Business student recognised as co-author in top-tier journal study18 April 2016

Lexie Yao

UQ Business School undergraduate student and research program participant, Lexie Yao completed an analysis of precious metals and diamond investments as part of her 2015 summer research project.

In the wake of the global financial crisis, the project involved the investigation of safe haven and hedging properties of precious metals and diamond investments in the context of international stock markets.

“Investors are seeking alternative assets to improve the performance of their investment portfolios. Therefore, it is of interest for investors to evaluate the two different types of assets under market crisis conditions across multiple international stock markets.

“We found that precious metals, such as gold and rhodium were a greater hedge and safe haven compared to diamonds in Europe, the Americas, and Australia,” Ms Yao said. 

The UQ Summer Research Program provides students with an opportunity to gain research experience working alongside some of the university’s leading academics and researchers.

By participating, students are able to extend their knowledge of an area of interest and develop analytical and critical thinking, and communication skills.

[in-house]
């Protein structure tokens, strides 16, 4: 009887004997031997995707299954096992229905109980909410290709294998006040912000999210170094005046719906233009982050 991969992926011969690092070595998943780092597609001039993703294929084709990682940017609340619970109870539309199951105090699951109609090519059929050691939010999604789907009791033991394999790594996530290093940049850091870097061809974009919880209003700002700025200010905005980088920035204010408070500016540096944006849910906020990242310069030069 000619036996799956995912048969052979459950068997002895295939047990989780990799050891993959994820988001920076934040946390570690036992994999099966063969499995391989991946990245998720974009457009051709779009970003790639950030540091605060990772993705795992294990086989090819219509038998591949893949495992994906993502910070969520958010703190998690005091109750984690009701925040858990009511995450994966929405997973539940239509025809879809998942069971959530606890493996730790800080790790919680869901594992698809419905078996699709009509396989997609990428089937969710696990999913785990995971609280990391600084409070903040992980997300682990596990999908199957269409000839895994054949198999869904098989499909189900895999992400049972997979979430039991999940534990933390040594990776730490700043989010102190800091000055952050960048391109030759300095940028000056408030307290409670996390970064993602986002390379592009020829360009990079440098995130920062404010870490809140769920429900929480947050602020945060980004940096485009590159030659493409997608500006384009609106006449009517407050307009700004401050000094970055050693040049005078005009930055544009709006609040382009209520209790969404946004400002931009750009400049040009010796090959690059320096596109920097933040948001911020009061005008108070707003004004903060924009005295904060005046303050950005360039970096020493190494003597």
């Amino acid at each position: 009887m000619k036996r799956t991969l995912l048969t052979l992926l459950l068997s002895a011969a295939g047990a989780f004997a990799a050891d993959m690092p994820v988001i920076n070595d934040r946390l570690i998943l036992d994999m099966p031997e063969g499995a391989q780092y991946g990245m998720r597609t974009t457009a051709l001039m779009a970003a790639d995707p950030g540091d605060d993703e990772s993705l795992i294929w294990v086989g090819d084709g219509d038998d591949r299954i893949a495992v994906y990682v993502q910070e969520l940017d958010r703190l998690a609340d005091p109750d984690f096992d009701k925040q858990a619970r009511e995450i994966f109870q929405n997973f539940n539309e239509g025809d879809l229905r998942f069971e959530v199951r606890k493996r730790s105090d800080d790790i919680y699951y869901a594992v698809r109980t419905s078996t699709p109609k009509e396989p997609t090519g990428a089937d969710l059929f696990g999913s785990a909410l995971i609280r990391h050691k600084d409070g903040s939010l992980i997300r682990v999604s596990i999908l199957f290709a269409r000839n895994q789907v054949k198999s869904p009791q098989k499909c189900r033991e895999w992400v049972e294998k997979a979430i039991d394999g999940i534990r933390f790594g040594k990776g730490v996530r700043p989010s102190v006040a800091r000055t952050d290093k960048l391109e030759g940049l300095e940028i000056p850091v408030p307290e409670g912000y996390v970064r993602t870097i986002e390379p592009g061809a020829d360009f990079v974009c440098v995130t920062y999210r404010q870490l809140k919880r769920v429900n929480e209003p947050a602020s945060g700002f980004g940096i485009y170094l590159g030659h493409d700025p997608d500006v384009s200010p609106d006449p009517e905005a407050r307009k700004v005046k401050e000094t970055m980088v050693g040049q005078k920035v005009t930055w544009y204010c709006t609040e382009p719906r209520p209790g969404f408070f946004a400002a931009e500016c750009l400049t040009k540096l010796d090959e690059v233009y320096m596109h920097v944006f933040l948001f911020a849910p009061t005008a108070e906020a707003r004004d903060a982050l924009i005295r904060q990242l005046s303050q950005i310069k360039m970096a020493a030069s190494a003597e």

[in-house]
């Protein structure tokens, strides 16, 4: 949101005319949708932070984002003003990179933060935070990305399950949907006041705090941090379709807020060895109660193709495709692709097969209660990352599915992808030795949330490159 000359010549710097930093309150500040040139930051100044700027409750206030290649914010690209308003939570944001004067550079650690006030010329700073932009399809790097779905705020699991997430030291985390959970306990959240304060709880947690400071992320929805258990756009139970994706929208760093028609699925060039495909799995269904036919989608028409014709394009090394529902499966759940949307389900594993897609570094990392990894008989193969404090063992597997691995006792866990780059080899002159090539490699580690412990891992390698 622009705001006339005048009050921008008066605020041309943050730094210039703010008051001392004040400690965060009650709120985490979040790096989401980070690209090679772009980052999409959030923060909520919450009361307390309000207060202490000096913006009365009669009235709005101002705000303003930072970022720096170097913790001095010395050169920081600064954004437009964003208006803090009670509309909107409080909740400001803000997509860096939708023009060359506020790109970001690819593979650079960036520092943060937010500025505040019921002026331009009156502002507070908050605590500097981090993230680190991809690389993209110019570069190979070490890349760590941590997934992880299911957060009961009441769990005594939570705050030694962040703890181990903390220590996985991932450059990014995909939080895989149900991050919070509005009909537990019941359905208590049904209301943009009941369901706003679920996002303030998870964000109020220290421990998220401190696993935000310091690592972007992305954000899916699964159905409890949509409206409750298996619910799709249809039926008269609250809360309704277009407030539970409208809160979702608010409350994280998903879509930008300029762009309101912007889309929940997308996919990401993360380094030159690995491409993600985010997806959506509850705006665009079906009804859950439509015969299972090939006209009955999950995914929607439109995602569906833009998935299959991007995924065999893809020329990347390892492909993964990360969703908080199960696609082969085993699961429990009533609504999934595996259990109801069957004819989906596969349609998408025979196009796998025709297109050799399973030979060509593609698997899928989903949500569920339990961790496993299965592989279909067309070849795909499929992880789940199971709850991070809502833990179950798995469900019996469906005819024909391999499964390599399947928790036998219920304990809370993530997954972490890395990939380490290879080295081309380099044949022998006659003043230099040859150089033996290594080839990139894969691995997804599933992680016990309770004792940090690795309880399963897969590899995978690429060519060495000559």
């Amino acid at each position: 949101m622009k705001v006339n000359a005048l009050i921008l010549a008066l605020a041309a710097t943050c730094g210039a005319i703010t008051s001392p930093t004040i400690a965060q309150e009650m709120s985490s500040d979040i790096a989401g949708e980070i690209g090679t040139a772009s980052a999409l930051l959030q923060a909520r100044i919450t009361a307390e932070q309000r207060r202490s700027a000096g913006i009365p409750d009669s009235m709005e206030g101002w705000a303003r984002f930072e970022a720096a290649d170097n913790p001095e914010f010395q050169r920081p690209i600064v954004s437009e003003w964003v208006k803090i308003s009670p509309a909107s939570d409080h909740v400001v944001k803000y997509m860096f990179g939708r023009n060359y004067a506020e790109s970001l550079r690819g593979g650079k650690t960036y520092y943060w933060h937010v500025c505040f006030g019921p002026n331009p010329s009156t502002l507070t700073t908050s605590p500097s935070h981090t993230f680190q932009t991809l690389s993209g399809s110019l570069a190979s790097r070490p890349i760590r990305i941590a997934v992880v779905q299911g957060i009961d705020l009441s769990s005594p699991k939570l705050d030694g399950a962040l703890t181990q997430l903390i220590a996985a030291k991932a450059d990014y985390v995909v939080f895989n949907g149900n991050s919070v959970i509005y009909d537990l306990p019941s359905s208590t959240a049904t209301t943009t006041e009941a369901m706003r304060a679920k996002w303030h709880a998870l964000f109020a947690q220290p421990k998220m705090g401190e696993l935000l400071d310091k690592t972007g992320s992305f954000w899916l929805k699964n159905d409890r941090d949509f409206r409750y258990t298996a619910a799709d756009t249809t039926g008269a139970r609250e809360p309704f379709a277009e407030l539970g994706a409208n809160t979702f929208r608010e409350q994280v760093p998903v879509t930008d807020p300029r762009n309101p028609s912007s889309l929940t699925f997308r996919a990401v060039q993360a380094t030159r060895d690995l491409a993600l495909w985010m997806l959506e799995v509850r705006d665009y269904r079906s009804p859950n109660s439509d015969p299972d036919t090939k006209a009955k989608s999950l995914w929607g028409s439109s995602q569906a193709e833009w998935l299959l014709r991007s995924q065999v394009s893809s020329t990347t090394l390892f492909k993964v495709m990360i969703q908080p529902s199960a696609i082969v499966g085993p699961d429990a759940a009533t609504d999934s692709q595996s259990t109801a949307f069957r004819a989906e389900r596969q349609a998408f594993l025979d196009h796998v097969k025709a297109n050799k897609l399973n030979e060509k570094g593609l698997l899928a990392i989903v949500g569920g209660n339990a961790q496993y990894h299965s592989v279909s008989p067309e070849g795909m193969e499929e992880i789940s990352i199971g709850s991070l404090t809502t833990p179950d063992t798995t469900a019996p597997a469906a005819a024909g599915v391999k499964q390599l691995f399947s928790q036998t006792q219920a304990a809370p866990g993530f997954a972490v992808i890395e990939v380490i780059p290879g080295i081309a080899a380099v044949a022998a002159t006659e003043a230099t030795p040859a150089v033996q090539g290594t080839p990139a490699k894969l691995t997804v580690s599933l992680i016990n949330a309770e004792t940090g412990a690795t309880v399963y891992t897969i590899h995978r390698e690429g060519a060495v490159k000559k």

Ms Yao said the research program was a unique experience and it enhanced her written communication skills in an academic context.

“Being a commerce and IT student, it allowed me to practice my academic reading and writing skills. I thought the program would be an excellent opportunity to apply my knowledge with algorithms and programming in a real-world context.

“My supervisor, Dr Rand Low, was a great help throughout the project and I’m extremely proud to be involved in a research project that has led to a successful academic publication in a top-tier journal, the International Review of Financial Analysis,” she said.

UQ Business School Postdoctoral Research Fellow, Dr Rand Low, said Lexis played a crucial role in this study, and exemplifies the practical aspects of UQ Business School research.

“Considering the volatility of global financial markets, there has been much interest from investment banks and fund managers in the commodities space and alternative investments, specifically in precious metals and gems. It is important that UQ Business School researchers analyse the investment characteristics of these asset classes with academic rigour to ascertain if these assets do have safe haven and hedging characteristics,” he said.

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